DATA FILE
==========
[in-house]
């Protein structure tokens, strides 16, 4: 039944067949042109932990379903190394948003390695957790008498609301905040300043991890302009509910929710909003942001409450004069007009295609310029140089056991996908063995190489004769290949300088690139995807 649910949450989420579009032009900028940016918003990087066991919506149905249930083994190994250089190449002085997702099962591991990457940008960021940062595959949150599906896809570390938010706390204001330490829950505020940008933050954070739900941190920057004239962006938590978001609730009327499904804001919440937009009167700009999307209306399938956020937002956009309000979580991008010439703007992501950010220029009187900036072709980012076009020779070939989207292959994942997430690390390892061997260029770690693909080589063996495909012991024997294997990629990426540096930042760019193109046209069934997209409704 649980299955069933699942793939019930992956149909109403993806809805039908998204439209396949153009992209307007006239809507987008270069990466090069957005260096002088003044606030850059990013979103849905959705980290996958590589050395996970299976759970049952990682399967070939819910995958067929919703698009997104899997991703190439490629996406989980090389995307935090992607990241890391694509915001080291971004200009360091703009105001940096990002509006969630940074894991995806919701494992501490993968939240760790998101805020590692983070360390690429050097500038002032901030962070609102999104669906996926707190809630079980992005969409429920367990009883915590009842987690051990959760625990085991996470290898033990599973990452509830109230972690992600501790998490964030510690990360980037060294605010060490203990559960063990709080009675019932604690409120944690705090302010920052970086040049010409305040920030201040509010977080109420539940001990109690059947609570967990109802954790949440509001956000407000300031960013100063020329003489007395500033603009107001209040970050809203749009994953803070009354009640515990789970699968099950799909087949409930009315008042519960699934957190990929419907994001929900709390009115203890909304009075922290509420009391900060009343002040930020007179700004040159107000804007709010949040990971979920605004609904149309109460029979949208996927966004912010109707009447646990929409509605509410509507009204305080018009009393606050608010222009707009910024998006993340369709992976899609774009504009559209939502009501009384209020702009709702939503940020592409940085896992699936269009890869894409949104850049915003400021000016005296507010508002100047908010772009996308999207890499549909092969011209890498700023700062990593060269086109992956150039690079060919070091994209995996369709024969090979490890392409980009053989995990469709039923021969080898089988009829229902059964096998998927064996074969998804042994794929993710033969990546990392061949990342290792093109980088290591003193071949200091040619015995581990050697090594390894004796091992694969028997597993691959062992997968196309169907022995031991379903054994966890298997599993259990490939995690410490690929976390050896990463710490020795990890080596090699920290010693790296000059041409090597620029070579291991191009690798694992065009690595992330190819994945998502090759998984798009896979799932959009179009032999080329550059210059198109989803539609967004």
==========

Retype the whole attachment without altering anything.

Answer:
[in-house]
């Protein structure tokens, strides 16, 4: 039944067949042109932990379903190394948003390695957790008498609301905040300043991890302009509910929710909003942001409450004069007009295609310029140089056991996908063995190489004769290949300088690139995807 649910949450989420579009032009900028940016918003990087066991919506149905249930083994190994250089190449002085997702099962591991990457940008960021940062595959949150599906896809570390938010706390204001330490829950505020940008933050954070739900941190920057004239962006938590978001609730009327499904804001919440937009009167700009999307209306399938956020937002956009309000979580991008010439703007992501950010220029009187900036072709980012076009020779070939989207292959994942997430690390390892061997260029770690693909080589063996495909012991024997294997990629990426540096930042760019193109046209069934997209409704 649980299955069933699942793939019930992956149909109403993806809805039908998204439209396949153009992209307007006239809507987008270069990466090069957005260096002088003044606030850059990013979103849905959705980290996958590589050395996970299976759970049952990682399967070939819910995958067929919703698009997104899997991703190439490629996406989980090389995307935090992607990241890391694509915001080291971004200009360091703009105001940096990002509006969630940074894991995806919701494992501490993968939240760790998101805020590692983070360390690429050097500038002032901030962070609102999104669906996926707190809630079980992005969409429920367990009883915590009842987690051990959760625990085991996470290898033990599973990452509830109230972690992600501790998490964030510690990360980037060294605010060490203990559960063990709080009675019932604690409120944690705090302010920052970086040049010409305040920030201040509010977080109420539940001990109690059947609570967990109802954790949440509001956000407000300031960013100063020329003489007395500033603009107001209040970050809203749009994953803070009354009640515990789970699968099950799909087949409930009315008042519960699934957190990929419907994001929900709390009115203890909304009075922290509420009391900060009343002040930020007179700004040159107000804007709010949040990971979920605004609904149309109460029979949208996927966004912010109707009447646990929409509605509410509507009204305080018009009393606050608010222009707009910024998006993340369709992976899609774009504009559209939502009501009384209020702009709702939503940020592409940085896992699936269009890869894409949104850049915003400021000016005296507010508002100047908010772009996308999207890499549909092969011209890498700023700062990593060269086109992956150039690079060919070091994209995996369709024969090979490890392409980009053989995990469709039923021969080898089988009829229902059964096998998927064996074969998804042994794929993710033969990546990392061949990342290792093109980088290591003193071949200091040619015995581990050697090594390894004796091992694969028997597993691959062992997968196309169907022995031991379903054994966890298997599993259990490939995690410490690929976390050896990463710490020795990890080596090699920290010693790296000059041409090597620029070579291991191009690798694992065009690595992330190819994945998502090759998984798009896979799932959009179009032999080329550059210059198109989803539609967004």